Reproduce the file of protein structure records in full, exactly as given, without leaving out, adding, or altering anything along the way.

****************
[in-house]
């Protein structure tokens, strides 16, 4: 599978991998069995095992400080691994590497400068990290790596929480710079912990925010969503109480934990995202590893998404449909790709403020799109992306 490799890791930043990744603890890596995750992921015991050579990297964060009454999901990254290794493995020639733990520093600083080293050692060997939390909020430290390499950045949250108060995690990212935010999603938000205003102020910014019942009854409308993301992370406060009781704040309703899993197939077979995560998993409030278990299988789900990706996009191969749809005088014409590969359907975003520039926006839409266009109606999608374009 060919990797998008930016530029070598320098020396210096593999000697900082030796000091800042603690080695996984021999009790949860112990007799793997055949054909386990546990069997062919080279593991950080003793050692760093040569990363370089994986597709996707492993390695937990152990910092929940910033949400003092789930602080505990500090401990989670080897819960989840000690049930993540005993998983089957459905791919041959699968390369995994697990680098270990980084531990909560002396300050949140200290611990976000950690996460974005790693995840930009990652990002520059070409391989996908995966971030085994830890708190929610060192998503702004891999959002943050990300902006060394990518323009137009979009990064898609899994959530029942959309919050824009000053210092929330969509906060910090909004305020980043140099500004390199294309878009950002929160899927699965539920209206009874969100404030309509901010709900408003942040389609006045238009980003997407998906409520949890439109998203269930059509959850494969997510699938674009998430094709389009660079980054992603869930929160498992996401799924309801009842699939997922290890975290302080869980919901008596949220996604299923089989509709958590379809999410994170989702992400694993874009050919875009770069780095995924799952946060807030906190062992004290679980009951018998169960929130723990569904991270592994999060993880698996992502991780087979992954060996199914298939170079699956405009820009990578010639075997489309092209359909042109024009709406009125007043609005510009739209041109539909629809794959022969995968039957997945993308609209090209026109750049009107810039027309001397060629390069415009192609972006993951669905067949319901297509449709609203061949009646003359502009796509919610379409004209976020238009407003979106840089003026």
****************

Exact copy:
[in-house]
């Protein structure tokens, strides 16, 4: 599978991998069995095992400080691994590497400068990290790596929480710079912990925010969503109480934990995202590893998404449909790709403020799109992306 490799890791930043990744603890890596995750992921015991050579990297964060009454999901990254290794493995020639733990520093600083080293050692060997939390909020430290390499950045949250108060995690990212935010999603938000205003102020910014019942009854409308993301992370406060009781704040309703899993197939077979995560998993409030278990299988789900990706996009191969749809005088014409590969359907975003520039926006839409266009109606999608374009 060919990797998008930016530029070598320098020396210096593999000697900082030796000091800042603690080695996984021999009790949860112990007799793997055949054909386990546990069997062919080279593991950080003793050692760093040569990363370089994986597709996707492993390695937990152990910092929940910033949400003092789930602080505990500090401990989670080897819960989840000690049930993540005993998983089957459905791919041959699968390369995994697990680098270990980084531990909560002396300050949140200290611990976000950690996460974005790693995840930009990652990002520059070409391989996908995966971030085994830890708190929610060192998503702004891999959002943050990300902006060394990518323009137009979009990064898609899994959530029942959309919050824009000053210092929330969509906060910090909004305020980043140099500004390199294309878009950002929160899927699965539920209206009874969100404030309509901010709900408003942040389609006045238009980003997407998906409520949890439109998203269930059509959850494969997510699938674009998430094709389009660079980054992603869930929160498992996401799924309801009842699939997922290890975290302080869980919901008596949220996604299923089989509709958590379809999410994170989702992400694993874009050919875009770069780095995924799952946060807030906190062992004290679980009951018998169960929130723990569904991270592994999060993880698996992502991780087979992954060996199914298939170079699956405009820009990578010639075997489309092209359909042109024009709406009125007043609005510009739209041109539909629809794959022969995968039957997945993308609209090209026109750049009107810039027309001397060629390069415009192609972006993951669905067949319901297509449709609203061949009646003359502009796509919610379409004209976020238009407003979106840089003026």